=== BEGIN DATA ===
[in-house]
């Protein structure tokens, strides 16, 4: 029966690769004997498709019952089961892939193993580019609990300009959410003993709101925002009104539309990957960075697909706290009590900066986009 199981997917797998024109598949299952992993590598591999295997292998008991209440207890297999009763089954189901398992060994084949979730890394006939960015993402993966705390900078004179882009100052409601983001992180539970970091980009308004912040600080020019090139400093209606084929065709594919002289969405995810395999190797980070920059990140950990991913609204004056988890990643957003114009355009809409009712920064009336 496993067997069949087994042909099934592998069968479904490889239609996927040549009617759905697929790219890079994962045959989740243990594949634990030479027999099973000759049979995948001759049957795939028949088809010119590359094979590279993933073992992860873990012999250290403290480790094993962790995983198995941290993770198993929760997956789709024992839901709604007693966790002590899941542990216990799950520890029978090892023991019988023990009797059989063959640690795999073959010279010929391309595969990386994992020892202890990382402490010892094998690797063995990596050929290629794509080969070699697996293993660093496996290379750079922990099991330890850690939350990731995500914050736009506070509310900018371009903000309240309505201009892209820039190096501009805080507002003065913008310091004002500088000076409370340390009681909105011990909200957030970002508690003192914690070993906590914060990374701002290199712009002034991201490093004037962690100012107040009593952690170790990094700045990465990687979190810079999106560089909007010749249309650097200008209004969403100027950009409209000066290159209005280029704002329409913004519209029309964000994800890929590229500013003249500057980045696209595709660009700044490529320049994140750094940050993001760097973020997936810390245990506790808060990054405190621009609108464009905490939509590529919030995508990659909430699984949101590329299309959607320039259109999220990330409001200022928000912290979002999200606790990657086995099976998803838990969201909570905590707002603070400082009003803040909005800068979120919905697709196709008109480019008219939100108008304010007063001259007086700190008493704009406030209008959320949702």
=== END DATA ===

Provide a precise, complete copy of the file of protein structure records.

[in-house]
């Protein structure tokens, strides 16, 4: 029966690769004997498709019952089961892939193993580019609990300009959410003993709101925002009104539309990957960075697909706290009590900066986009 199981997917797998024109598949299952992993590598591999295997292998008991209440207890297999009763089954189901398992060994084949979730890394006939960015993402993966705390900078004179882009100052409601983001992180539970970091980009308004912040600080020019090139400093209606084929065709594919002289969405995810395999190797980070920059990140950990991913609204004056988890990643957003114009355009809409009712920064009336 496993067997069949087994042909099934592998069968479904490889239609996927040549009617759905697929790219890079994962045959989740243990594949634990030479027999099973000759049979995948001759049957795939028949088809010119590359094979590279993933073992992860873990012999250290403290480790094993962790995983198995941290993770198993929760997956789709024992839901709604007693966790002590899941542990216990799950520890029978090892023991019988023990009797059989063959640690795999073959010279010929391309595969990386994992020892202890990382402490010892094998690797063995990596050929290629794509080969070699697996293993660093496996290379750079922990099991330890850690939350990731995500914050736009506070509310900018371009903000309240309505201009892209820039190096501009805080507002003065913008310091004002500088000076409370340390009681909105011990909200957030970002508690003192914690070993906590914060990374701002290199712009002034991201490093004037962690100012107040009593952690170790990094700045990465990687979190810079999106560089909007010749249309650097200008209004969403100027950009409209000066290159209005280029704002329409913004519209029309964000994800890929590229500013003249500057980045696209595709660009700044490529320049994140750094940050993001760097973020997936810390245990506790808060990054405190621009609108464009905490939509590529919030995508990659909430699984949101590329299309959607320039259109999220990330409001200022928000912290979002999200606790990657086995099976998803838990969201909570905590707002603070400082009003803040909005800068979120919905697709196709008109480019008219939100108008304010007063001259007086700190008493704009406030209008959320949702």